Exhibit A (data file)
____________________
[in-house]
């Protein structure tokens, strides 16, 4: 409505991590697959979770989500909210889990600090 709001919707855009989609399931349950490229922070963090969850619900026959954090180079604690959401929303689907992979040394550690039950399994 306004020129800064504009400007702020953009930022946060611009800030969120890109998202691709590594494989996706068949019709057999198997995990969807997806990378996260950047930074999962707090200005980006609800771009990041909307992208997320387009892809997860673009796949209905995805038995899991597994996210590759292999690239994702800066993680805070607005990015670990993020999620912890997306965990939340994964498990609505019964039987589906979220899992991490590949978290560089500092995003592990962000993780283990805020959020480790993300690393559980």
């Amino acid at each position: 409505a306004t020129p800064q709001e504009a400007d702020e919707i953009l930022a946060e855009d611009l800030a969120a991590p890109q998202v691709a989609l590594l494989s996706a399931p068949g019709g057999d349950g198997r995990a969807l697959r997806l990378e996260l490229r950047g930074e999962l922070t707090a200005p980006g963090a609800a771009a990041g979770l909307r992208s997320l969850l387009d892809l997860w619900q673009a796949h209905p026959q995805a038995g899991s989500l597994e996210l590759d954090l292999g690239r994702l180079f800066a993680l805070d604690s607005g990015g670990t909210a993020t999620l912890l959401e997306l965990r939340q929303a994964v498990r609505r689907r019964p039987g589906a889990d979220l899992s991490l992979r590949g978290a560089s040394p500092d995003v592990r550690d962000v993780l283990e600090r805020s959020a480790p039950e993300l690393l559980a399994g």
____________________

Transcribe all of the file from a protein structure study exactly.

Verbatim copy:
[in-house]
């Protein structure tokens, strides 16, 4: 409505991590697959979770989500909210889990600090 709001919707855009989609399931349950490229922070963090969850619900026959954090180079604690959401929303689907992979040394550690039950399994 306004020129800064504009400007702020953009930022946060611009800030969120890109998202691709590594494989996706068949019709057999198997995990969807997806990378996260950047930074999962707090200005980006609800771009990041909307992208997320387009892809997860673009796949209905995805038995899991597994996210590759292999690239994702800066993680805070607005990015670990993020999620912890997306965990939340994964498990609505019964039987589906979220899992991490590949978290560089500092995003592990962000993780283990805020959020480790993300690393559980």
């Amino acid at each position: 409505a306004t020129p800064q709001e504009a400007d702020e919707i953009l930022a946060e855009d611009l800030a969120a991590p890109q998202v691709a989609l590594l494989s996706a399931p068949g019709g057999d349950g198997r995990a969807l697959r997806l990378e996260l490229r950047g930074e999962l922070t707090a200005p980006g963090a609800a771009a990041g979770l909307r992208s997320l969850l387009d892809l997860w619900q673009a796949h209905p026959q995805a038995g899991s989500l597994e996210l590759d954090l292999g690239r994702l180079f800066a993680l805070d604690s607005g990015g670990t909210a993020t999620l912890l959401e997306l965990r939340q929303a994964v498990r609505r689907r019964p039987g589906a889990d979220l899992s991490l992979r590949g978290a560089s040394p500092d995003v592990r550690d962000v993780l283990e600090r805020s959020a480790p039950e993300l690393l559980a399994g």